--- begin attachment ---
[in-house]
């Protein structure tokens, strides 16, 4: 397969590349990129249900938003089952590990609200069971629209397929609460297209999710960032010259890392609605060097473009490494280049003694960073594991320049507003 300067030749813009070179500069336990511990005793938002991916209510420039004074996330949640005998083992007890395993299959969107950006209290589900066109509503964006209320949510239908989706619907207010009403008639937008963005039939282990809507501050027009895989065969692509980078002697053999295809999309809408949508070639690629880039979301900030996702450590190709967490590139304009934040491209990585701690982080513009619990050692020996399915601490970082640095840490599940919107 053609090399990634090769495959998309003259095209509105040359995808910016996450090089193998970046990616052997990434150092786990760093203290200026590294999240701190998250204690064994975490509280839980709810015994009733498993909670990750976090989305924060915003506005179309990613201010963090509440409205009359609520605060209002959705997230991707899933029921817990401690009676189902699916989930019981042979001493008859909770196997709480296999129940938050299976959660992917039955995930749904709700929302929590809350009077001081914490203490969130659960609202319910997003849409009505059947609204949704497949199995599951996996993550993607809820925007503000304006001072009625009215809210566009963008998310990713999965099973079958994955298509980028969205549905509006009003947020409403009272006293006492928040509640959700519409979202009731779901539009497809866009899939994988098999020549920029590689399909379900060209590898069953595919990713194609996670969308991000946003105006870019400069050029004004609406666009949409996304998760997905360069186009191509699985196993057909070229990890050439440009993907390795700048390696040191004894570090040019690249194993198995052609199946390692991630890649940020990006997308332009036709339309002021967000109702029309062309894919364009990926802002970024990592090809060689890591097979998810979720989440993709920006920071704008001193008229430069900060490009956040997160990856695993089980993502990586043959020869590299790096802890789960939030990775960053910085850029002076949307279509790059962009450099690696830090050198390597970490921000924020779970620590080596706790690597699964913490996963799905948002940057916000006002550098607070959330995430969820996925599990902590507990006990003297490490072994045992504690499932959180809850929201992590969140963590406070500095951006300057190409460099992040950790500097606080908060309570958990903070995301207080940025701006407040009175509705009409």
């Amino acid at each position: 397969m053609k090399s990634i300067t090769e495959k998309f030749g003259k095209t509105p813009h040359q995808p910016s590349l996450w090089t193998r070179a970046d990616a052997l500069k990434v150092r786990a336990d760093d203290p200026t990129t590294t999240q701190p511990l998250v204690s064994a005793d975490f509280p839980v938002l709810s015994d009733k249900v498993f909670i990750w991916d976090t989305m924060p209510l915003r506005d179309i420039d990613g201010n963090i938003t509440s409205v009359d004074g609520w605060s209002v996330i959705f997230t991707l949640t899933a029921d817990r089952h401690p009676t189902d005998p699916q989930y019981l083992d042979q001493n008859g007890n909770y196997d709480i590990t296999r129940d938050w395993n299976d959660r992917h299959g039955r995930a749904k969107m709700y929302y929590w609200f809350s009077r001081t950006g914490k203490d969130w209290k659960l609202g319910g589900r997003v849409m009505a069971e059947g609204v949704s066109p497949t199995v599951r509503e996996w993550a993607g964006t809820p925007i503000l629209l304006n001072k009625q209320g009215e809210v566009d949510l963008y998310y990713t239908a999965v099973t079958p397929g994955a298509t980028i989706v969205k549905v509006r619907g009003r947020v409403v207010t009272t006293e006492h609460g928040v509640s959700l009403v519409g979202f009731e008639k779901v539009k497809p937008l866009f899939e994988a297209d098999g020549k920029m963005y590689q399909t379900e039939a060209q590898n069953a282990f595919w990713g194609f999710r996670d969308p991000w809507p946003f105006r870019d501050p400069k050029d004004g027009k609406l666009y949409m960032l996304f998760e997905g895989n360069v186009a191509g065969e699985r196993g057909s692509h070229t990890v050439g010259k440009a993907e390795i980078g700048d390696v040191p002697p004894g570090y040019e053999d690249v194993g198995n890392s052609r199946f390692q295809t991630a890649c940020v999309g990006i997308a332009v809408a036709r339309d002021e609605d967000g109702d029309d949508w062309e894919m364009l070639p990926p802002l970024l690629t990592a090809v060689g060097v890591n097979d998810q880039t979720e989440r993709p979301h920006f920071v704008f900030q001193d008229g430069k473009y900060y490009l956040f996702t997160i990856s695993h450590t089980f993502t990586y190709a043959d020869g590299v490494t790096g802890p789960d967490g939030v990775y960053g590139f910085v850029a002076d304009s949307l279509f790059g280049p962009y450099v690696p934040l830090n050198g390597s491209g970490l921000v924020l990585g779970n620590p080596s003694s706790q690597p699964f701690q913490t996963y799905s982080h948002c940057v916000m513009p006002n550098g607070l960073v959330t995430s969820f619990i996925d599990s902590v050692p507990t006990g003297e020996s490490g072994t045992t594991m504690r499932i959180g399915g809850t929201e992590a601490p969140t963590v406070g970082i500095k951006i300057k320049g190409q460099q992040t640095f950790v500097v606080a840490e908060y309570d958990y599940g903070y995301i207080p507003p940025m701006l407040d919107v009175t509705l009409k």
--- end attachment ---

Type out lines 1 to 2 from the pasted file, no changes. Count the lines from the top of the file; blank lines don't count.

[in-house]
């Protein structure tokens, strides 16, 4: 397969590349990129249900938003089952590990609200069971629209397929609460297209999710960032010259890392609605060097473009490494280049003694960073594991320049507003 300067030749813009070179500069336990511990005793938002991916209510420039004074996330949640005998083992007890395993299959969107950006209290589900066109509503964006209320949510239908989706619907207010009403008639937008963005039939282990809507501050027009895989065969692509980078002697053999295809999309809408949508070639690629880039979301900030996702450590190709967490590139304009934040491209990585701690982080513009619990050692020996399915601490970082640095840490599940919107 053609090399990634090769495959998309003259095209509105040359995808910016996450090089193998970046990616052997990434150092786990760093203290200026590294999240701190998250204690064994975490509280839980709810015994009733498993909670990750976090989305924060915003506005179309990613201010963090509440409205009359609520605060209002959705997230991707899933029921817990401690009676189902699916989930019981042979001493008859909770196997709480296999129940938050299976959660992917039955995930749904709700929302929590809350009077001081914490203490969130659960609202319910997003849409009505059947609204949704497949199995599951996996993550993607809820925007503000304006001072009625009215809210566009963008998310990713999965099973079958994955298509980028969205549905509006009003947020409403009272006293006492928040509640959700519409979202009731779901539009497809866009899939994988098999020549920029590689399909379900060209590898069953595919990713194609996670969308991000946003105006870019400069050029004004609406666009949409996304998760997905360069186009191509699985196993057909070229990890050439440009993907390795700048390696040191004894570090040019690249194993198995052609199946390692991630890649940020990006997308332009036709339309002021967000109702029309062309894919364009990926802002970024990592090809060689890591097979998810979720989440993709920006920071704008001193008229430069900060490009956040997160990856695993089980993502990586043959020869590299790096802890789960939030990775960053910085850029002076949307279509790059962009450099690696830090050198390597970490921000924020779970620590080596706790690597699964913490996963799905948002940057916000006002550098607070959330995430969820996925599990902590507990006990003297490490072994045992504690499932959180809850929201992590969140963590406070500095951006300057190409460099992040950790500097606080908060309570958990903070995301207080940025701006407040009175509705009409």